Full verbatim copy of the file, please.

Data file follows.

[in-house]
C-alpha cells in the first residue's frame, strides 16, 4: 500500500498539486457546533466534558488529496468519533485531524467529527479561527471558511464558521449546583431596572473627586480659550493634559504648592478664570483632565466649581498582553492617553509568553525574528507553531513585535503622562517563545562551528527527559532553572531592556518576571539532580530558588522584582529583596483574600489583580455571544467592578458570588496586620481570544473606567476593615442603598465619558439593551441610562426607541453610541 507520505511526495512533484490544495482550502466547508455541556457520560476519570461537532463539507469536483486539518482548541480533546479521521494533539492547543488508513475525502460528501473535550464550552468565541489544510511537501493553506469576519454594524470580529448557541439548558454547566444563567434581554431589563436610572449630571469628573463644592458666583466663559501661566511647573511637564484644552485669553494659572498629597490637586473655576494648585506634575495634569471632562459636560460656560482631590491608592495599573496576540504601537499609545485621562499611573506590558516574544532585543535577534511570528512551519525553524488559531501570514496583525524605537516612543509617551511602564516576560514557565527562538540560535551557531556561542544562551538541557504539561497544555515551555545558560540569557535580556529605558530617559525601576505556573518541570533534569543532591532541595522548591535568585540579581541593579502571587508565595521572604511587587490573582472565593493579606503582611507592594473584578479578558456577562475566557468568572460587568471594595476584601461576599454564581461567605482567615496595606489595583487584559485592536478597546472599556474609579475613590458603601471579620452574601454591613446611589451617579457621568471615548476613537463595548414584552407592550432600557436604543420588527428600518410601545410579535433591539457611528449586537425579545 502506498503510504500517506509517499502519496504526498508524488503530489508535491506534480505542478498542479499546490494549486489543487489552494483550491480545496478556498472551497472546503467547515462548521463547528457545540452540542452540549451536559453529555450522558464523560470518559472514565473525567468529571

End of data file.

[in-house]
C-alpha cells in the first residue's frame, strides 16, 4: 500500500498539486457546533466534558488529496468519533485531524467529527479561527471558511464558521449546583431596572473627586480659550493634559504648592478664570483632565466649581498582553492617553509568553525574528507553531513585535503622562517563545562551528527527559532553572531592556518576571539532580530558588522584582529583596483574600489583580455571544467592578458570588496586620481570544473606567476593615442603598465619558439593551441610562426607541453610541 507520505511526495512533484490544495482550502466547508455541556457520560476519570461537532463539507469536483486539518482548541480533546479521521494533539492547543488508513475525502460528501473535550464550552468565541489544510511537501493553506469576519454594524470580529448557541439548558454547566444563567434581554431589563436610572449630571469628573463644592458666583466663559501661566511647573511637564484644552485669553494659572498629597490637586473655576494648585506634575495634569471632562459636560460656560482631590491608592495599573496576540504601537499609545485621562499611573506590558516574544532585543535577534511570528512551519525553524488559531501570514496583525524605537516612543509617551511602564516576560514557565527562538540560535551557531556561542544562551538541557504539561497544555515551555545558560540569557535580556529605558530617559525601576505556573518541570533534569543532591532541595522548591535568585540579581541593579502571587508565595521572604511587587490573582472565593493579606503582611507592594473584578479578558456577562475566557468568572460587568471594595476584601461576599454564581461567605482567615496595606489595583487584559485592536478597546472599556474609579475613590458603601471579620452574601454591613446611589451617579457621568471615548476613537463595548414584552407592550432600557436604543420588527428600518410601545410579535433591539457611528449586537425579545 502506498503510504500517506509517499502519496504526498508524488503530489508535491506534480505542478498542479499546490494549486489543487489552494483550491480545496478556498472551497472546503467547515462548521463547528457545540452540542452540549451536559453529555450522558464523560470518559472514565473525567468529571